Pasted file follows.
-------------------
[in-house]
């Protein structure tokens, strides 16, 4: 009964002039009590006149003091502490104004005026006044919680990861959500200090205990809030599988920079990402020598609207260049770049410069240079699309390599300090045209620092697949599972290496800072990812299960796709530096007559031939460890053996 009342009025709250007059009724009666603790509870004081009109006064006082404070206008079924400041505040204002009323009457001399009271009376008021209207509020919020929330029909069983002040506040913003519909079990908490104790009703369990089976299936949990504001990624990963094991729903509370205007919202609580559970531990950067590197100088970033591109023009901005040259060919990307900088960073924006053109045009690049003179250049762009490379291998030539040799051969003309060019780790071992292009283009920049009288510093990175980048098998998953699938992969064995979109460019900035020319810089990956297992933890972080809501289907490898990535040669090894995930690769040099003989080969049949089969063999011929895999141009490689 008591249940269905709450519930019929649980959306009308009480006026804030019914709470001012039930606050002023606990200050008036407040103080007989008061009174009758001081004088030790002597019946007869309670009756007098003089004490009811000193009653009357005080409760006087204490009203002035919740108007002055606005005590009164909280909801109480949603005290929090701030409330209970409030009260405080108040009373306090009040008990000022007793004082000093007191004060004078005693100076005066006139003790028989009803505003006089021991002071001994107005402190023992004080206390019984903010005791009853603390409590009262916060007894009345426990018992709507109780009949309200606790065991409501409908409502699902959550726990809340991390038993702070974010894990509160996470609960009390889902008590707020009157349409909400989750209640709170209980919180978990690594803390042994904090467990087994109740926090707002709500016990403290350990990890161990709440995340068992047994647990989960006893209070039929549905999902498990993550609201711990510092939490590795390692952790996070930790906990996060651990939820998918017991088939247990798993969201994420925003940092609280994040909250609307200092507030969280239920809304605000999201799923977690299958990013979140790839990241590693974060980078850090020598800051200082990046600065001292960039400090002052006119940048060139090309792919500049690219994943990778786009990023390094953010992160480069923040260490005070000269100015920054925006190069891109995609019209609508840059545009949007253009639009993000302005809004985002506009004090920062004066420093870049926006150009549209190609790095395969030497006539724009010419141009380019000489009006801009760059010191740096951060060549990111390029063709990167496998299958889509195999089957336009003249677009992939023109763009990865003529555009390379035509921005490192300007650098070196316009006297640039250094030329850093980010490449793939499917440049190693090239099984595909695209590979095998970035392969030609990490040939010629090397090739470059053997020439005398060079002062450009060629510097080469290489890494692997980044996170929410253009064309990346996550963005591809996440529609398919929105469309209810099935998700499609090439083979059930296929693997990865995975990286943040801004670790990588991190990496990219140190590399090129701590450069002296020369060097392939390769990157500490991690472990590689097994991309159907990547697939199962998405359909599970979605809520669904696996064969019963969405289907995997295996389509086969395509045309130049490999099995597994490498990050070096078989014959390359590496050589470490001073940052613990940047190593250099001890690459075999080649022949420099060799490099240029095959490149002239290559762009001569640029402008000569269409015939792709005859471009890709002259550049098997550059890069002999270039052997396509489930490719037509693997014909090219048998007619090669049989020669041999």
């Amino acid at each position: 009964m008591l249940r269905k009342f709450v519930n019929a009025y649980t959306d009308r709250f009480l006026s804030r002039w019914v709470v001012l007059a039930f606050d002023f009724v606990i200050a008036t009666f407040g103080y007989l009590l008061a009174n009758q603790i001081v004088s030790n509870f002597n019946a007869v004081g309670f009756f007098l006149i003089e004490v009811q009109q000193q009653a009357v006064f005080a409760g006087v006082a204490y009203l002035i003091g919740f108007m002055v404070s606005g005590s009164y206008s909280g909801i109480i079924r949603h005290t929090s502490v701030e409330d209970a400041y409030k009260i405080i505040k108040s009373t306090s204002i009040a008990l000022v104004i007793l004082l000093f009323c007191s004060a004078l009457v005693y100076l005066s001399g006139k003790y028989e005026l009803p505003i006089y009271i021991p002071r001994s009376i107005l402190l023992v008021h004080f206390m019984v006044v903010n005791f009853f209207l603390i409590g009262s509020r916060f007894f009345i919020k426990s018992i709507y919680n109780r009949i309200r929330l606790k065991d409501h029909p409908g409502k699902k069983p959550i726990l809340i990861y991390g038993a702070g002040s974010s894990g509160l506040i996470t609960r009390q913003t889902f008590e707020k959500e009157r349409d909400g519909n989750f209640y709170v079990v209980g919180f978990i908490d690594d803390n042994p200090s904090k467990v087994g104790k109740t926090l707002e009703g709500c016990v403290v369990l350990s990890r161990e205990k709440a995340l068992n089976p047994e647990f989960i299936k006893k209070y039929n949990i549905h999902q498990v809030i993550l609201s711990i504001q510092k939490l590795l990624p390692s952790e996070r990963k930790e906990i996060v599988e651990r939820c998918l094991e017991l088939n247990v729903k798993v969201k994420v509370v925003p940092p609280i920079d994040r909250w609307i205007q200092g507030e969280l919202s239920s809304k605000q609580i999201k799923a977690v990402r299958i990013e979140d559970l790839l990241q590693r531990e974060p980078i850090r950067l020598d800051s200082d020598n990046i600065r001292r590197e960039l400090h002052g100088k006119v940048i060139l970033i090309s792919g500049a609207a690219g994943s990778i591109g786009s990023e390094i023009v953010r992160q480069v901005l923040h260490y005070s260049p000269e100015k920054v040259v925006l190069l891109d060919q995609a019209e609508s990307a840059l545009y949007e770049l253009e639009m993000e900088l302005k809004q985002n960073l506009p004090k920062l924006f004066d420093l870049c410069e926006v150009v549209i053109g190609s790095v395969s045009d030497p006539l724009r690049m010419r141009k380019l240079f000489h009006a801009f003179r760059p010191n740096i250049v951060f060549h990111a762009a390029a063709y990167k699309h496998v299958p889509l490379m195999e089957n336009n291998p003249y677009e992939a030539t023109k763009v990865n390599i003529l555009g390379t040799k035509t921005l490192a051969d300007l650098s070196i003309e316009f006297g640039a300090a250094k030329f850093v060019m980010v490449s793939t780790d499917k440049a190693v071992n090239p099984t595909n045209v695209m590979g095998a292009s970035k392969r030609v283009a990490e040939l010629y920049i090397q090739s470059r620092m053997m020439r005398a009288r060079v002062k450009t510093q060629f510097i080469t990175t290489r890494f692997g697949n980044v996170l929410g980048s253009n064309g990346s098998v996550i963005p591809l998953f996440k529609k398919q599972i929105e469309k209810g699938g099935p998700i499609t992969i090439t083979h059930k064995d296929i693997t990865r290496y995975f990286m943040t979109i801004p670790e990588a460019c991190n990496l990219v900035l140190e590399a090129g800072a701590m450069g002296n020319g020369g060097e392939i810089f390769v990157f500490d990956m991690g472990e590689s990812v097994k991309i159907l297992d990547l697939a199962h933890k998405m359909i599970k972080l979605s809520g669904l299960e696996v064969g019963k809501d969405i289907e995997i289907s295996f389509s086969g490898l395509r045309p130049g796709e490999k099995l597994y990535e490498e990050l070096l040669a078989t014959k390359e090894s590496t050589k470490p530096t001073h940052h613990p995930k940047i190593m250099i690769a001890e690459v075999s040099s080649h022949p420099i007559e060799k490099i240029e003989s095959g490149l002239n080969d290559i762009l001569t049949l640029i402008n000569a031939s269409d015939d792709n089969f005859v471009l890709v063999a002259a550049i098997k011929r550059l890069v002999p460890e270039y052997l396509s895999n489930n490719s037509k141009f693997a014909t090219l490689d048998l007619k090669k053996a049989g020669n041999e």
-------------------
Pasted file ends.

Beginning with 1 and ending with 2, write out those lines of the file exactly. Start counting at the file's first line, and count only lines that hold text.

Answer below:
[in-house]
């Protein structure tokens, strides 16, 4: 009964002039009590006149003091502490104004005026006044919680990861959500200090205990809030599988920079990402020598609207260049770049410069240079699309390599300090045209620092697949599972290496800072990812299960796709530096007559031939460890053996 009342009025709250007059009724009666603790509870004081009109006064006082404070206008079924400041505040204002009323009457001399009271009376008021209207509020919020929330029909069983002040506040913003519909079990908490104790009703369990089976299936949990504001990624990963094991729903509370205007919202609580559970531990950067590197100088970033591109023009901005040259060919990307900088960073924006053109045009690049003179250049762009490379291998030539040799051969003309060019780790071992292009283009920049009288510093990175980048098998998953699938992969064995979109460019900035020319810089990956297992933890972080809501289907490898990535040669090894995930690769040099003989080969049949089969063999011929895999141009490689 008591249940269905709450519930019929649980959306009308009480006026804030019914709470001012039930606050002023606990200050008036407040103080007989008061009174009758001081004088030790002597019946007869309670009756007098003089004490009811000193009653009357005080409760006087204490009203002035919740108007002055606005005590009164909280909801109480949603005290929090701030409330209970409030009260405080108040009373306090009040008990000022007793004082000093007191004060004078005693100076005066006139003790028989009803505003006089021991002071001994107005402190023992004080206390019984903010005791009853603390409590009262916060007894009345426990018992709507109780009949309200606790065991409501409908409502699902959550726990809340991390038993702070974010894990509160996470609960009390889902008590707020009157349409909400989750209640709170209980919180978990690594803390042994904090467990087994109740926090707002709500016990403290350990990890161990709440995340068992047994647990989960006893209070039929549905999902498990993550609201711990510092939490590795390692952790996070930790906990996060651990939820998918017991088939247990798993969201994420925003940092609280994040909250609307200092507030969280239920809304605000999201799923977690299958990013979140790839990241590693974060980078850090020598800051200082990046600065001292960039400090002052006119940048060139090309792919500049690219994943990778786009990023390094953010992160480069923040260490005070000269100015920054925006190069891109995609019209609508840059545009949007253009639009993000302005809004985002506009004090920062004066420093870049926006150009549209190609790095395969030497006539724009010419141009380019000489009006801009760059010191740096951060060549990111390029063709990167496998299958889509195999089957336009003249677009992939023109763009990865003529555009390379035509921005490192300007650098070196316009006297640039250094030329850093980010490449793939499917440049190693090239099984595909695209590979095998970035392969030609990490040939010629090397090739470059053997020439005398060079002062450009060629510097080469290489890494692997980044996170929410253009064309990346996550963005591809996440529609398919929105469309209810099935998700499609090439083979059930296929693997990865995975990286943040801004670790990588991190990496990219140190590399090129701590450069002296020369060097392939390769990157500490991690472990590689097994991309159907990547697939199962998405359909599970979605809520669904696996064969019963969405289907995997295996389509086969395509045309130049490999099995597994490498990050070096078989014959390359590496050589470490001073940052613990940047190593250099001890690459075999080649022949420099060799490099240029095959490149002239290559762009001569640029402008000569269409015939792709005859471009890709002259550049098997550059890069002999270039052997396509489930490719037509693997014909090219048998007619090669049989020669041999």